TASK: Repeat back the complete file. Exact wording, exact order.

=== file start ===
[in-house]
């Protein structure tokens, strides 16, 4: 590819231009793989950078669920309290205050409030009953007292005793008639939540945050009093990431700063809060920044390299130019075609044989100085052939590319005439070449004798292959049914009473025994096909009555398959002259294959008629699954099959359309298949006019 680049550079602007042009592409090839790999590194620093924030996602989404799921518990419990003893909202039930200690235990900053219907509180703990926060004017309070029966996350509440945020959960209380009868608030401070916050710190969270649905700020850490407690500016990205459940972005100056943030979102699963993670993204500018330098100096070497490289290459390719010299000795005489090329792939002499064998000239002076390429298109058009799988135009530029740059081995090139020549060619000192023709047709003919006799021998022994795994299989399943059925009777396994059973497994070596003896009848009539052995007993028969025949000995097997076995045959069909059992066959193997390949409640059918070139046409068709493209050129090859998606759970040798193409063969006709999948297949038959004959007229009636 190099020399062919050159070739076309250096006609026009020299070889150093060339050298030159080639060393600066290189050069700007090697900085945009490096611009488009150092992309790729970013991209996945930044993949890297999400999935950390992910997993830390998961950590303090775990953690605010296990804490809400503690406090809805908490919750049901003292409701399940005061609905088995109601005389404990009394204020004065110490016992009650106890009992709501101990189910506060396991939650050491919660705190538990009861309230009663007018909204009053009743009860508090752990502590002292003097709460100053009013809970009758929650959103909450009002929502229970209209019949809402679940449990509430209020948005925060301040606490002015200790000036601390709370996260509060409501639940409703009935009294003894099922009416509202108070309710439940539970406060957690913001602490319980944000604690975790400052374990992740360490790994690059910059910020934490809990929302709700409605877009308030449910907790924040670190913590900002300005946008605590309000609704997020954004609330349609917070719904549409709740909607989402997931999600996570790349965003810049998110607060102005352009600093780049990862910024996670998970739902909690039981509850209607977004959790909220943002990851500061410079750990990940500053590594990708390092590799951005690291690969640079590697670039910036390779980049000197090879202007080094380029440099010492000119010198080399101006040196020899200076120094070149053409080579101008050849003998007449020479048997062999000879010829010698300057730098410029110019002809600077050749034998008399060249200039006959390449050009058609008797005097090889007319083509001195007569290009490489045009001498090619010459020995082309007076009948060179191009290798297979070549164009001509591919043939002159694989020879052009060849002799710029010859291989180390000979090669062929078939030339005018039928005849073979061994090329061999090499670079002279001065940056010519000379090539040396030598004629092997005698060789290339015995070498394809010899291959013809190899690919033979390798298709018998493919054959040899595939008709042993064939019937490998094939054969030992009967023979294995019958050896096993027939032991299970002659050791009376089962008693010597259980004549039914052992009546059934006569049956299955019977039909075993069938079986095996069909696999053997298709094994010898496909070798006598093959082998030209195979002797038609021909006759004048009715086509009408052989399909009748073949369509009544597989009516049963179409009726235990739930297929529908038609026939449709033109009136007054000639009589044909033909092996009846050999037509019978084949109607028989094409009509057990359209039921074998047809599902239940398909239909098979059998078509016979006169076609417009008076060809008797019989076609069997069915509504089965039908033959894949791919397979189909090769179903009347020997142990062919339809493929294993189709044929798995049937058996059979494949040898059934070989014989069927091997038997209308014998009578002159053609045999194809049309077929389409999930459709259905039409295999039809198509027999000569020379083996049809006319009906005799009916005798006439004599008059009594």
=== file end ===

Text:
[in-house]
């Protein structure tokens, strides 16, 4: 590819231009793989950078669920309290205050409030009953007292005793008639939540945050009093990431700063809060920044390299130019075609044989100085052939590319005439070449004798292959049914009473025994096909009555398959002259294959008629699954099959359309298949006019 680049550079602007042009592409090839790999590194620093924030996602989404799921518990419990003893909202039930200690235990900053219907509180703990926060004017309070029966996350509440945020959960209380009868608030401070916050710190969270649905700020850490407690500016990205459940972005100056943030979102699963993670993204500018330098100096070497490289290459390719010299000795005489090329792939002499064998000239002076390429298109058009799988135009530029740059081995090139020549060619000192023709047709003919006799021998022994795994299989399943059925009777396994059973497994070596003896009848009539052995007993028969025949000995097997076995045959069909059992066959193997390949409640059918070139046409068709493209050129090859998606759970040798193409063969006709999948297949038959004959007229009636 190099020399062919050159070739076309250096006609026009020299070889150093060339050298030159080639060393600066290189050069700007090697900085945009490096611009488009150092992309790729970013991209996945930044993949890297999400999935950390992910997993830390998961950590303090775990953690605010296990804490809400503690406090809805908490919750049901003292409701399940005061609905088995109601005389404990009394204020004065110490016992009650106890009992709501101990189910506060396991939650050491919660705190538990009861309230009663007018909204009053009743009860508090752990502590002292003097709460100053009013809970009758929650959103909450009002929502229970209209019949809402679940449990509430209020948005925060301040606490002015200790000036601390709370996260509060409501639940409703009935009294003894099922009416509202108070309710439940539970406060957690913001602490319980944000604690975790400052374990992740360490790994690059910059910020934490809990929302709700409605877009308030449910907790924040670190913590900002300005946008605590309000609704997020954004609330349609917070719904549409709740909607989402997931999600996570790349965003810049998110607060102005352009600093780049990862910024996670998970739902909690039981509850209607977004959790909220943002990851500061410079750990990940500053590594990708390092590799951005690291690969640079590697670039910036390779980049000197090879202007080094380029440099010492000119010198080399101006040196020899200076120094070149053409080579101008050849003998007449020479048997062999000879010829010698300057730098410029110019002809600077050749034998008399060249200039006959390449050009058609008797005097090889007319083509001195007569290009490489045009001498090619010459020995082309007076009948060179191009290798297979070549164009001509591919043939002159694989020879052009060849002799710029010859291989180390000979090669062929078939030339005018039928005849073979061994090329061999090499670079002279001065940056010519000379090539040396030598004629092997005698060789290339015995070498394809010899291959013809190899690919033979390798298709018998493919054959040899595939008709042993064939019937490998094939054969030992009967023979294995019958050896096993027939032991299970002659050791009376089962008693010597259980004549039914052992009546059934006569049956299955019977039909075993069938079986095996069909696999053997298709094994010898496909070798006598093959082998030209195979002797038609021909006759004048009715086509009408052989399909009748073949369509009544597989009516049963179409009726235990739930297929529908038609026939449709033109009136007054000639009589044909033909092996009846050999037509019978084949109607028989094409009509057990359209039921074998047809599902239940398909239909098979059998078509016979006169076609417009008076060809008797019989076609069997069915509504089965039908033959894949791919397979189909090769179903009347020997142990062919339809493929294993189709044929798995049937058996059979494949040898059934070989014989069927091997038997209308014998009578002159053609045999194809049309077929389409999930459709259905039409295999039809198509027999000569020379083996049809006319009906005799009916005798006439004599008059009594």